sexus

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Latin[edit]

Etymology[edit]

Unknown, of uncertain origin; compare secō (cut), via supine sectum, with a similar consonant mutation from /kt/ to /ks/ written x, as in vehō, vēxō and flectō, flexum.

Pronunciation[edit]

Noun[edit]

sexus m (genitive sexūs); fourth declension

  1. division
  2. sex; gender

Inflection[edit]

Fourth declension.

Case Singular Plural
nominative sexus sexūs
genitive sexūs sexuum
dative sexuī sexibus
accusative sexum sexūs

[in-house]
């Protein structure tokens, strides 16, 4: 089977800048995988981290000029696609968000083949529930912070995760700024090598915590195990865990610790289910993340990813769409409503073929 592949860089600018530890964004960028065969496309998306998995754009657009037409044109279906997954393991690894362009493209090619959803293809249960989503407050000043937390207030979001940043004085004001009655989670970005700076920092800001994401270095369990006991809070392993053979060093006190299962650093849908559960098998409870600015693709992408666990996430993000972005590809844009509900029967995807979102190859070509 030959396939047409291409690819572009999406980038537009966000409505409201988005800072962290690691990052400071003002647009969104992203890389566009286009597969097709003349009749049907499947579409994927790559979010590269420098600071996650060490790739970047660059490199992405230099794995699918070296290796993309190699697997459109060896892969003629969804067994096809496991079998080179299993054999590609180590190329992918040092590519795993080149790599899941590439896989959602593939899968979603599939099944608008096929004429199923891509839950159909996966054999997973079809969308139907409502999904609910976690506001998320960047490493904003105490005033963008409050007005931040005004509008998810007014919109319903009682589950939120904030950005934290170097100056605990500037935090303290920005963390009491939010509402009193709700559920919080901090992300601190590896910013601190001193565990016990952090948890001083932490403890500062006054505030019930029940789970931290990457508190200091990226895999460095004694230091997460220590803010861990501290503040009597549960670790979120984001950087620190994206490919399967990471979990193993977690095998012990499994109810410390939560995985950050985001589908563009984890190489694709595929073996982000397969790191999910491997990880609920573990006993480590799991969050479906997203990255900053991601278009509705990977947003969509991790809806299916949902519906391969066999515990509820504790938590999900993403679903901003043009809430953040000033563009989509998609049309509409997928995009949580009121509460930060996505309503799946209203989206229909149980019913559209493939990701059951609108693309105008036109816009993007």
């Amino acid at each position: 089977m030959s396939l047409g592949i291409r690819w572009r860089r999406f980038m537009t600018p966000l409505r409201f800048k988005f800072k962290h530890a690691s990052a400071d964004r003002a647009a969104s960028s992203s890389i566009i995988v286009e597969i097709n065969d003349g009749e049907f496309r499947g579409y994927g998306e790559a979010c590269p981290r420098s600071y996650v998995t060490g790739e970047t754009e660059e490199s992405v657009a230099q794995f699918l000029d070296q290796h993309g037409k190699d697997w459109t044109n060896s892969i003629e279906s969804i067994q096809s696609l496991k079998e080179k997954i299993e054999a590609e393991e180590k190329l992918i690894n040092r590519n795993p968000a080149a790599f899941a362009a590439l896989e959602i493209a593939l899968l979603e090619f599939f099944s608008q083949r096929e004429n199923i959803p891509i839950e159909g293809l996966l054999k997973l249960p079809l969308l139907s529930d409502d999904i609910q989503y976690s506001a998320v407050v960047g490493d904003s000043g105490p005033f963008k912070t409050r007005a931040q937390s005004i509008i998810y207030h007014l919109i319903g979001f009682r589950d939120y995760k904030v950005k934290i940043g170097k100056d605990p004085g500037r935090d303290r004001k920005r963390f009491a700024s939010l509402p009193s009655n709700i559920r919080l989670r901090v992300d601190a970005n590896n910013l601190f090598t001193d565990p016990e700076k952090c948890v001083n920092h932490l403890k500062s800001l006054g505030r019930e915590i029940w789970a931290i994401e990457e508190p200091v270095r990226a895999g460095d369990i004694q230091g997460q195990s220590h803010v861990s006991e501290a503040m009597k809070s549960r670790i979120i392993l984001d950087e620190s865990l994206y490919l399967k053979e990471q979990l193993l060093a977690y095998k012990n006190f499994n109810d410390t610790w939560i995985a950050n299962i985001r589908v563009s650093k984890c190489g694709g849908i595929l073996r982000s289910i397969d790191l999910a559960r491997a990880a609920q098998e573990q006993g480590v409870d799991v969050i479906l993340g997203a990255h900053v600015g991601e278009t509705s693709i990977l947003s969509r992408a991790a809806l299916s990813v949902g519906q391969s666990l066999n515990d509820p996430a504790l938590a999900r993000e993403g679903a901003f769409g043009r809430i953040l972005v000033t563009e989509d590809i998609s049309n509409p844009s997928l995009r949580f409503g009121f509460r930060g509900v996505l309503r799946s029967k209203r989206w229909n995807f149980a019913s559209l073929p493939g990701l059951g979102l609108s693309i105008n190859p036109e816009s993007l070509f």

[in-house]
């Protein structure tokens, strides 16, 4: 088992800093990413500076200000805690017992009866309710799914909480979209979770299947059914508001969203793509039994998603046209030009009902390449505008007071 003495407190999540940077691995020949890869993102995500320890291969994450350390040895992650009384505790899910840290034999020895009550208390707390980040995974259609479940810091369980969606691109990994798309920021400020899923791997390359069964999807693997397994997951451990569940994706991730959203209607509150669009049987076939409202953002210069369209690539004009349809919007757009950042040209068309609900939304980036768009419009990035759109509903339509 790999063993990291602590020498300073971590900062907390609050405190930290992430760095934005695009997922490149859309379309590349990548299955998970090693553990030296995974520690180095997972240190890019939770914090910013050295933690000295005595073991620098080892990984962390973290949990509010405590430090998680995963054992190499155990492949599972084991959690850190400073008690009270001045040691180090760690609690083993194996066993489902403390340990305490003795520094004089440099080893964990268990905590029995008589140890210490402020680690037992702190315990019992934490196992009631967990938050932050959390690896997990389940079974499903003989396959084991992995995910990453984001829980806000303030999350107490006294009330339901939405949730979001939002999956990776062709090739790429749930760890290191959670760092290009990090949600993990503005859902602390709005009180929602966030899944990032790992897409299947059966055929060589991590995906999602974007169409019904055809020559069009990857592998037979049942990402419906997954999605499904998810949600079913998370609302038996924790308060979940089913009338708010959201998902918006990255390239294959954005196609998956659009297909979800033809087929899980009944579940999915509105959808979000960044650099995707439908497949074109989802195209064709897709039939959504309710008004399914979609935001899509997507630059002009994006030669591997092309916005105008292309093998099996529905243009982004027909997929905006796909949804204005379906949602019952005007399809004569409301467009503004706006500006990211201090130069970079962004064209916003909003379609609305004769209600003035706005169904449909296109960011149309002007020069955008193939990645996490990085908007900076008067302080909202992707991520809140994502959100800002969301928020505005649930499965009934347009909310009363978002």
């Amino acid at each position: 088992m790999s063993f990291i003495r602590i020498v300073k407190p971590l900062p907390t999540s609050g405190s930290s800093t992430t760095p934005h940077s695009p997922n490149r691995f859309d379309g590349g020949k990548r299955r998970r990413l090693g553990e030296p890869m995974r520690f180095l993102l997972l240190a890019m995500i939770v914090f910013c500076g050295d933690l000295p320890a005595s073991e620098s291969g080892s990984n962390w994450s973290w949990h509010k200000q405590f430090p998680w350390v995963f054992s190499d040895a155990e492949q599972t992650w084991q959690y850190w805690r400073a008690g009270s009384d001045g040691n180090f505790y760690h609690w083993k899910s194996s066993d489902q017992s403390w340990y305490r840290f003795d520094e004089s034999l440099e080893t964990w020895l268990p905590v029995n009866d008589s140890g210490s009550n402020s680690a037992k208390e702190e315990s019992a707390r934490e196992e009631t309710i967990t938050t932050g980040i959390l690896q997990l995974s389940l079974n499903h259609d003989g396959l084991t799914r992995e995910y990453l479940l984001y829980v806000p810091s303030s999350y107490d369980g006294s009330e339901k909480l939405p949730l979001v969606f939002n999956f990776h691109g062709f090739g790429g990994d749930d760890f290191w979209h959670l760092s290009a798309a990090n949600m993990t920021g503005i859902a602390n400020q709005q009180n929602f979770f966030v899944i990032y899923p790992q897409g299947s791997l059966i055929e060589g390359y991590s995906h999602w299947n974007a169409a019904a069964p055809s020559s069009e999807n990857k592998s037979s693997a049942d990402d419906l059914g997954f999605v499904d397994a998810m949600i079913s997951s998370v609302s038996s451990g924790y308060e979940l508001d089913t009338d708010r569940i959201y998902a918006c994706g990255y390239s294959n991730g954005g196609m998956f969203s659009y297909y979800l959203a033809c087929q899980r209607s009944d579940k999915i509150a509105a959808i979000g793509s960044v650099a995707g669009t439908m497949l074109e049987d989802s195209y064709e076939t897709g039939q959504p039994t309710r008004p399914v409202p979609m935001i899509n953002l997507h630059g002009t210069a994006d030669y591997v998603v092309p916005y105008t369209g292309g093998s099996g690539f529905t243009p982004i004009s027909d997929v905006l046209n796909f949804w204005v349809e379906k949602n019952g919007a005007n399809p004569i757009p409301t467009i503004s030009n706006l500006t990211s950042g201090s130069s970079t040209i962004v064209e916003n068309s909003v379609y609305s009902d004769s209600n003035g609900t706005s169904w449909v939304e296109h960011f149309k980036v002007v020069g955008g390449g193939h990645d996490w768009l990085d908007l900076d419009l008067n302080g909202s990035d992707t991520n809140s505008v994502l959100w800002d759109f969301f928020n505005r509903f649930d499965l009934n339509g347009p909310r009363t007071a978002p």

ablative sexū sexibus
vocative sexus sexūs

Synonyms[edit]

Descendants[edit]

References[edit]

  • sexus in Charlton T. Lewis and Charles Short (1879) A Latin Dictionary, Oxford: Clarendon Press
  • sexus in Charlton T. Lewis (1891) An Elementary Latin Dictionary, New York: Harper & Brothers
  • du Cange, Charles (1883), “sexus”, in G. A. Louis Henschel, Pierre Carpentier, Léopold Favre, editors, Glossarium Mediæ et Infimæ Latinitatis (in Latin), Niort: L. Favre
  • sexus” in Félix Gaffiot’s Dictionnaire Illustré Latin-Français, Hachette (1934)
  • Carl Meissner; Henry William Auden (1894) Latin Phrase-Book[1], London: Macmillan and Co.
    • the male, female sex: sexus (not genus) virilis, muliebris